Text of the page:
David T. Hines Miami man who frauded the PPP coronavirus program of $3.9 million spends illicit funds on 2020 Lamborghini Huracán, dating sites & luxury hotels & items.
Now what? A Florida man is accused of scamming nearly $4 million from the US government’s coronavirus relief loan program — and using some of the cash on a brand-new Lamborghini and other luxury items, authorities said Monday.
David T. Hines was charged with bank fraud, making false statements to a financial institution and engaging in transactions in unlawful proceeds in a criminal complaint unsealed Monday.
Hines, 29, of Miami, initially tried to get $13.5 million from the Payment Protection Program through applications on behalf of different companies, by saying he needed the money for employee payroll purposes.
Turns out ‘those purported employees either did not exist or earned a fraction of what Hines claimed in his PPP applications,’ the affidavit states.
The bank eventually approved three of the loans totaling $3.9 million.
Expenditures failed to qualify under Small Business Administration loan program
Within a few days of pocketing the funds, Hines allegedly bought a 2020 Lamborghini Huracán valued at more than $318,000, the DOJ said in a news release.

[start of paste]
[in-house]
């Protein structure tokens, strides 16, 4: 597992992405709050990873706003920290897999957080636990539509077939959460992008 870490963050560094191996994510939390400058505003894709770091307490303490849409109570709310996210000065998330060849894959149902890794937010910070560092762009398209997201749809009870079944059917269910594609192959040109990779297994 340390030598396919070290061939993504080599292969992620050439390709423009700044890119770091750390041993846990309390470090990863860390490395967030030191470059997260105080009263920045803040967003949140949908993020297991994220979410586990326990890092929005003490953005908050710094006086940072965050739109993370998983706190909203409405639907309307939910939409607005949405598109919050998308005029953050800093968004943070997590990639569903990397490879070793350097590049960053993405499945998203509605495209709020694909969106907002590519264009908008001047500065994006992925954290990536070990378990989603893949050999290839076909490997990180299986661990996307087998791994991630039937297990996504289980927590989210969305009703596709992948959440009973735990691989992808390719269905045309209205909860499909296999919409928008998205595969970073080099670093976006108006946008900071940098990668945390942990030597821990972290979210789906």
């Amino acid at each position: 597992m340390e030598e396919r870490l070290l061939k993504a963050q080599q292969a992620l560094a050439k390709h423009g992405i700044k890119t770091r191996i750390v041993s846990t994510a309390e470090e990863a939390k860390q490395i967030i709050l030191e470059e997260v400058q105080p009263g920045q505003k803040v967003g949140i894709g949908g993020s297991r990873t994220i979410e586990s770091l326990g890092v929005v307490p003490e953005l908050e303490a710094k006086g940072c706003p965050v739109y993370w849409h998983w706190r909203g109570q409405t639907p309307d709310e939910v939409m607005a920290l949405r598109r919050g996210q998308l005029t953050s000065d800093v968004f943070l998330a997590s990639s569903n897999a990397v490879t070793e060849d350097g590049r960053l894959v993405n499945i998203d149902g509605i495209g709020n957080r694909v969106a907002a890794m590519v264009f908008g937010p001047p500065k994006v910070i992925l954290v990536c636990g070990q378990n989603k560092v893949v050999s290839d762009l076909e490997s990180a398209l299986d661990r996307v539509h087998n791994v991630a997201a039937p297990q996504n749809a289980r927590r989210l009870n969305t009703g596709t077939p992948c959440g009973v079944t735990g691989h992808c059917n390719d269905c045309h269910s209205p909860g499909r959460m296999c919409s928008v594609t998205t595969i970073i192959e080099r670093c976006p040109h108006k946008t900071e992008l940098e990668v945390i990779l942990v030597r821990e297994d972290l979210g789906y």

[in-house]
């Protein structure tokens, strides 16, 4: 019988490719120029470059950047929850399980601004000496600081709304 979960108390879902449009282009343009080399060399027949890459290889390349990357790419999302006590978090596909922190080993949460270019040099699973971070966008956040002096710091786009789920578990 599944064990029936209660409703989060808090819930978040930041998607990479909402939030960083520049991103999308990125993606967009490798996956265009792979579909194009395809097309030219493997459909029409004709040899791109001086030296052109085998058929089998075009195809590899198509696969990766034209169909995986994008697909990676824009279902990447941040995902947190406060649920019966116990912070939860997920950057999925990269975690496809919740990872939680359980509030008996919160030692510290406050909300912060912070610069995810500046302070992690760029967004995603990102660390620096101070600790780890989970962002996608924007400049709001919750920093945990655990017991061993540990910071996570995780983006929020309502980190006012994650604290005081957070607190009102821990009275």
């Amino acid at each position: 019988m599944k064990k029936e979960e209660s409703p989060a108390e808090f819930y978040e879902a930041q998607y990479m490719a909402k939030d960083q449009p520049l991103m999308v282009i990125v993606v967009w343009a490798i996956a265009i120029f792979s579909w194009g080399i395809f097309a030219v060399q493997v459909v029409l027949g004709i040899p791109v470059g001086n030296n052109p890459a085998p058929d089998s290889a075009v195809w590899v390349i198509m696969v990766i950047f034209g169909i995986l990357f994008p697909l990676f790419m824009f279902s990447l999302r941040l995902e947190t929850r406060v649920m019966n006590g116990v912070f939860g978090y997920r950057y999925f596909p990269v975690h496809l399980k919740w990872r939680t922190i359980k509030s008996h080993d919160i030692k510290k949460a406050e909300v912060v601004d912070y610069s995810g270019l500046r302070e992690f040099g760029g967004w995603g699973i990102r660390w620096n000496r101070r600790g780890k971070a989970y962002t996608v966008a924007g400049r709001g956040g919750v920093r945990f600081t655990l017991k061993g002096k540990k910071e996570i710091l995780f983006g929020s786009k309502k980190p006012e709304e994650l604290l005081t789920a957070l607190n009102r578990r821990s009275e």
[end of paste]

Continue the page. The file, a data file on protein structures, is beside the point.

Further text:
Needless to say the expenditures do not qualify on the list of permissible expenses under a Small Business Administration loan program meant to protect employees and cover other legitimate costs like rent during the coronavirus pandemic.
The SBA’s program, totaling nearly $650 billion, was approved by Congress as part of the CARES Act.
Busted after hit & run with new car
Federal investigators linked the sports car to Hines after he was involved in a hit-and-run incident on July 11, The Miami Herald reports.
Miami police impounded the vehicle, which federal prosecutors now plan to seize.
When the bank froze Hines’ companies’ accounts on June 24, they showed a balance of $3,463,162 but no repayments on the loans.
Hines was arrested Friday. He was granted release on $100,000 bond by U.S. Chief Magistrate Judge John O’Sullivan during his first court appearance on Monday.
He will be allowed to stay at his mother’s home with a GPS monitor. His arraignment is scheduled for Oct. 14.